As you know there are many changes in manufacturing operations today. These certainly relate to Operations Excellence, Continuous Innovation, Energy Management, even the Supply Chain and Customer Service world. There are technology changes and personnel changes. There are Global impacts as manufacturing companies compete in new regions and those same new regions sprout new manufacturers. And at the end of the day (or maybe the beginning?) there is a need for someone to build a specialized machine.
We have already seen the power of a converged (technologically) network. Ethernet/IP helps the controls world provide information to the IT world. We see this every day, where older proprietary networks are replaced by standard Ethernet. Here are some thoughts as they relate to specialized machine builders:
So, we have this technology that can unify us, Ethernet. Who knew that years ago I sold against Ethernet? But that was a different version. Today is new, with managed switches, managed services, and tomorrow is your new today.
Think about it. A production line needs a variety of machines to do the production thing. One machine does what it is designed for and passes it off via a transfer line or conveyor to another machine. And that sequence continues until the final product is put into a package. That packaging may be a machine too. Or it may be a forklift taking the product to a truck.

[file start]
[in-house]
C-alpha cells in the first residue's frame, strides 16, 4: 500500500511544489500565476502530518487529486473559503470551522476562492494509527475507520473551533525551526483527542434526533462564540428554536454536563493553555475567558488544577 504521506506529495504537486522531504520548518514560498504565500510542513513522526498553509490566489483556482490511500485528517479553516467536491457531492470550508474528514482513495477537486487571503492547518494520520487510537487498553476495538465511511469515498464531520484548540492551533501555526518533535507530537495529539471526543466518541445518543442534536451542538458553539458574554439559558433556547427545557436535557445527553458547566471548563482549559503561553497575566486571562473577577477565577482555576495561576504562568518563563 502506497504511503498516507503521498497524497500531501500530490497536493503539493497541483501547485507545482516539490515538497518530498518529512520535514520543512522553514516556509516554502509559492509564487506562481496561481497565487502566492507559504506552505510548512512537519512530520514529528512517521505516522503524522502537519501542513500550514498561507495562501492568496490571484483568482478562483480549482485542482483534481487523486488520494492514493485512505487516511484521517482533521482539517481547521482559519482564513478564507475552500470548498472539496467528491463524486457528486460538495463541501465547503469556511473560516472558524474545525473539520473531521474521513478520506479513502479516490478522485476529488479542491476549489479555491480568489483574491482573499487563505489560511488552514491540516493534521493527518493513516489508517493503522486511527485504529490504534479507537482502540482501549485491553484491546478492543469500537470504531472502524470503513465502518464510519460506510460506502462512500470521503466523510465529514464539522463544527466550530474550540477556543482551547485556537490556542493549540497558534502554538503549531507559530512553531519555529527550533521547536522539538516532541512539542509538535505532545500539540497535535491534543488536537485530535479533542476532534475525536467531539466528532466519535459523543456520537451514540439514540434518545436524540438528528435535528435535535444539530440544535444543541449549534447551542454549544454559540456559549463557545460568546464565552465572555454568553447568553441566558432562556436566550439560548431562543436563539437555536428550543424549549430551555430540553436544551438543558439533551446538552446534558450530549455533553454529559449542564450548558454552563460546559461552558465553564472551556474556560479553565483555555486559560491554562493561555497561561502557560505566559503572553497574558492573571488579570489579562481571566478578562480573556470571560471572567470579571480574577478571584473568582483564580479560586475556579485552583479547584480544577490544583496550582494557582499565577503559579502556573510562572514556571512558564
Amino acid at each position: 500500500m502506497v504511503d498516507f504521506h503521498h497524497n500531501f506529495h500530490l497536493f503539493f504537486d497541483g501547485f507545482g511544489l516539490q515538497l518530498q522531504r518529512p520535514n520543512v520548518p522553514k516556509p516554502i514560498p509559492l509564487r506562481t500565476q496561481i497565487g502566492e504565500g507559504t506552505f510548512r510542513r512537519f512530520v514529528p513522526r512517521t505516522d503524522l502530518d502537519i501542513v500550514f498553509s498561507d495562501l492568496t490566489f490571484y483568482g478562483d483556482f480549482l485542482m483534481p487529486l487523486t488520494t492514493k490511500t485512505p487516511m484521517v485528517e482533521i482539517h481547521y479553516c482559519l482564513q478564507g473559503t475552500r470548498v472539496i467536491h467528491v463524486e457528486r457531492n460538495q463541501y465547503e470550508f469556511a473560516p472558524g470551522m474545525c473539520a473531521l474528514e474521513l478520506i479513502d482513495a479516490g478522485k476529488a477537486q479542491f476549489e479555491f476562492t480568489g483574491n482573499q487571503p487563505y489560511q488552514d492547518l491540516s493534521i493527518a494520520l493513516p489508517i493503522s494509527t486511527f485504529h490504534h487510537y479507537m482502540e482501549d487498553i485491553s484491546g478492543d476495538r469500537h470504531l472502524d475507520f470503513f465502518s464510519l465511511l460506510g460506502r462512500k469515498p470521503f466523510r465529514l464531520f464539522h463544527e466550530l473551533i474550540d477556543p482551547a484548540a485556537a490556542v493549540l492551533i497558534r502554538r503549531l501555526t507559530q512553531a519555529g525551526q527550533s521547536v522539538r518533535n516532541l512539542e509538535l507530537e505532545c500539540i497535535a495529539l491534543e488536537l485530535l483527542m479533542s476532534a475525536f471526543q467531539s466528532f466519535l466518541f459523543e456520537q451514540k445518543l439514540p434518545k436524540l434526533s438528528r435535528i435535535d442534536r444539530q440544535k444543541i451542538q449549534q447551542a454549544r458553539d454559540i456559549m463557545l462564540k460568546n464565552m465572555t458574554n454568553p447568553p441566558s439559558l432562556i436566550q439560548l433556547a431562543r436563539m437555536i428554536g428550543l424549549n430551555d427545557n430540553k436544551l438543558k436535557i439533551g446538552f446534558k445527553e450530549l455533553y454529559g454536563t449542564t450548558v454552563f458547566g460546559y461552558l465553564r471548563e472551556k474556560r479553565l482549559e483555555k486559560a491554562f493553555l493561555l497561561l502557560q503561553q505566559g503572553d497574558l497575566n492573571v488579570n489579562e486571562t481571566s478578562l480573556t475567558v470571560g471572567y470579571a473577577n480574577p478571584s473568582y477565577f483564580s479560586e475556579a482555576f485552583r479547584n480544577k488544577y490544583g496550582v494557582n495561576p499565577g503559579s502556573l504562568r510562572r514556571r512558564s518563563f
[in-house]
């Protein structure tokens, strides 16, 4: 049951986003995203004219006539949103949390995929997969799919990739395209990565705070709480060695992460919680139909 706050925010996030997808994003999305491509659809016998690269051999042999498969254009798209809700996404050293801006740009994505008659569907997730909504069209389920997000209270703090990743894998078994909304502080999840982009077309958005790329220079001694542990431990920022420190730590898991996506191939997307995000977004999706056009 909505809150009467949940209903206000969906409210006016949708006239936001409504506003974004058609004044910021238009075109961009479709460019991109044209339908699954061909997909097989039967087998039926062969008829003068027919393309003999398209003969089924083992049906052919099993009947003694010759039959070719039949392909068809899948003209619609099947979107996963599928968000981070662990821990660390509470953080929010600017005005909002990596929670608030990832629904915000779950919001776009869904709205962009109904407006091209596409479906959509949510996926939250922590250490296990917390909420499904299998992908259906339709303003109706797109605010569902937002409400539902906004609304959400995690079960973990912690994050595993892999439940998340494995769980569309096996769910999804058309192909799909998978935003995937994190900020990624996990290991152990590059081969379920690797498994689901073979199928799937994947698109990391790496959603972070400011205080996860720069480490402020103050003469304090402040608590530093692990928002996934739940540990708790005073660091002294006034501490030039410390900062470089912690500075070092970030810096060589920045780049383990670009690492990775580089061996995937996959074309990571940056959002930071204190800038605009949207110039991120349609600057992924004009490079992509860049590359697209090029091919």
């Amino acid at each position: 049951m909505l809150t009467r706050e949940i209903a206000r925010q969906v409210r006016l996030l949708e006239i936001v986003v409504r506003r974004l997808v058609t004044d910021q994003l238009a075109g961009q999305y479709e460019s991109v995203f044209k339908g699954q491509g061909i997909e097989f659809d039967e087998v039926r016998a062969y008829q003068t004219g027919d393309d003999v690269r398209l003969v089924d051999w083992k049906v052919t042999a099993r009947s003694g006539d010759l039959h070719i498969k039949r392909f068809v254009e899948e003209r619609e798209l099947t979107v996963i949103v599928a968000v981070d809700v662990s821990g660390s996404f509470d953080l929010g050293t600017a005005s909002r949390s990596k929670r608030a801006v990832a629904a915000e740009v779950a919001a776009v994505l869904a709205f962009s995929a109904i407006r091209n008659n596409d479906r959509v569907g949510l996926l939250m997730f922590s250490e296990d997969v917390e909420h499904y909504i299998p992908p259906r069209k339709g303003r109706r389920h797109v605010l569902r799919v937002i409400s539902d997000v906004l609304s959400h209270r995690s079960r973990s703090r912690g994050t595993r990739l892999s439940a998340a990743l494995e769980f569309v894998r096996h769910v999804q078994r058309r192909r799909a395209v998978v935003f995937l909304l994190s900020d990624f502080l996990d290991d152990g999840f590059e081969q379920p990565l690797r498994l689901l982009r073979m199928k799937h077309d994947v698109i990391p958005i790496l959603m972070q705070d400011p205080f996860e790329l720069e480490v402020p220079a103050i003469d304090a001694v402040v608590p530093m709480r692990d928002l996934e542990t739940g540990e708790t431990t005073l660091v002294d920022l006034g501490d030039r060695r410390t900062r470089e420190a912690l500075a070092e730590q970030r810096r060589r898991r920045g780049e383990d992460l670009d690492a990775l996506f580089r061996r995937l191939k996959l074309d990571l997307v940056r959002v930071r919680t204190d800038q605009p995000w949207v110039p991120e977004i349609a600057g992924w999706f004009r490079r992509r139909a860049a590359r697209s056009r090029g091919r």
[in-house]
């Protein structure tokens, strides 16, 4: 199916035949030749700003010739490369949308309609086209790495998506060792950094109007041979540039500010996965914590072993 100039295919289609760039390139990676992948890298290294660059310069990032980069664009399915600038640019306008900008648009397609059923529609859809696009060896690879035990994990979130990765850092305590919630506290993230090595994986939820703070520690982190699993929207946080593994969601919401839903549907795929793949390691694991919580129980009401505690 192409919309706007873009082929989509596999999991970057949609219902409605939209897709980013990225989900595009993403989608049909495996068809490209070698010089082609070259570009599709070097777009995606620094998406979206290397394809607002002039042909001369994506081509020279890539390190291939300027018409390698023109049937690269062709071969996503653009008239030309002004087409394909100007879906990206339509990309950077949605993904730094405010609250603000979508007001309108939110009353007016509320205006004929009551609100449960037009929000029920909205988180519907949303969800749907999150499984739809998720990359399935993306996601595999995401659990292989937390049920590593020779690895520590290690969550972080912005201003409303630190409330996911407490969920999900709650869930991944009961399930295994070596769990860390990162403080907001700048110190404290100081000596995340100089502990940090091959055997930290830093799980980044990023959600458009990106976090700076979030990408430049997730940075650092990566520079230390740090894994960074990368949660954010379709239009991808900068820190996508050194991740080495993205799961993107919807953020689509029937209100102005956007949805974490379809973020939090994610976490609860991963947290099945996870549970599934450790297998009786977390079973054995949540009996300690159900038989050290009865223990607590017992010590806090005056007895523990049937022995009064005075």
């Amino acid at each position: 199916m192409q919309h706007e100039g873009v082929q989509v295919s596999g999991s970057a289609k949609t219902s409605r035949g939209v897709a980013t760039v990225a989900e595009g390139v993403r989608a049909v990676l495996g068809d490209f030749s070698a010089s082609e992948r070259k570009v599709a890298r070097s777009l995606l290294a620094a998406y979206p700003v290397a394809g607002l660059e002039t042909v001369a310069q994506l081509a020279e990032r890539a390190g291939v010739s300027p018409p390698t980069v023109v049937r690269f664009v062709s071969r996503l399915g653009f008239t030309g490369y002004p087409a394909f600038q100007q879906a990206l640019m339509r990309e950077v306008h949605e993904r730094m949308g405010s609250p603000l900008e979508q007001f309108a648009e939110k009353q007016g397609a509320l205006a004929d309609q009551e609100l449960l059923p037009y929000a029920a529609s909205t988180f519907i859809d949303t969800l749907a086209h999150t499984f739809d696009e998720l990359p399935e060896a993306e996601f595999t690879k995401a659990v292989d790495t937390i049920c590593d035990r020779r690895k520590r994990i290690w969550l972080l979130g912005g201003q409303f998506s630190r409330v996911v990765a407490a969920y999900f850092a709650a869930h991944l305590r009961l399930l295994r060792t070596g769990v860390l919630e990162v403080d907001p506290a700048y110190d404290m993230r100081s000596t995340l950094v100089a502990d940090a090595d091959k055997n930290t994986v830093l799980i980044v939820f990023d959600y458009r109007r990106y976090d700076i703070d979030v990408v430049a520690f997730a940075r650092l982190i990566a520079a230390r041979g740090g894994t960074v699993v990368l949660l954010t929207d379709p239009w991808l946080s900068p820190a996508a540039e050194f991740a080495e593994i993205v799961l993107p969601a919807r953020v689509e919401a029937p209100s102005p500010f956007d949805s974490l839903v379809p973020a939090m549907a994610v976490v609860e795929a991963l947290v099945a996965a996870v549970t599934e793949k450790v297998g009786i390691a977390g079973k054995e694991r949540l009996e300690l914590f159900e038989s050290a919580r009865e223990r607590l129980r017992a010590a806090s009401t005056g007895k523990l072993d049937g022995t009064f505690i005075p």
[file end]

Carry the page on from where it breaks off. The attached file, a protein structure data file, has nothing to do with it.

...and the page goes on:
So now think of the information that is available at every stage of the line, and also available to each of the specialized machines. (Throughput, errors, shortages, what the machine could have done better, maintenance requests, etc.) Some of those machines have Operators (some may not, some may be monitored by Video!). Those Operators (whether local or remote) may have some interaction capability. All information. To the system.
And guess what? That information dictates your efficiency, your profitability, your ability to satisfy customers demands. And at the core is the Machine Builder. Now it used to be that an End User manufacturing customer would design the functional boxes and then assign those to individual machine builders. We have seen evidence through a number of Voice of the Customer (VoC) events that this is changing. Maybe not in all industries. But in some.
We see the Machine Builder becoming more of an influencer, more taking over the expertise. In some industries this could be because of the aging workforce, in others it may be because they are protecting proprietary information. But the Machine Builder is an increasingly important figure in the production line. Support of the line (not just the machine) may be the next event on the horizon for the Machine Builder. More to come on that.
In the meantime, we will be exhibiting as Cisco AND as part of a Rockwell Automation booth at Automation Fair in Chicago on November 16/17. We will have a literal ton of people there to talk to you.
Please join the discussion!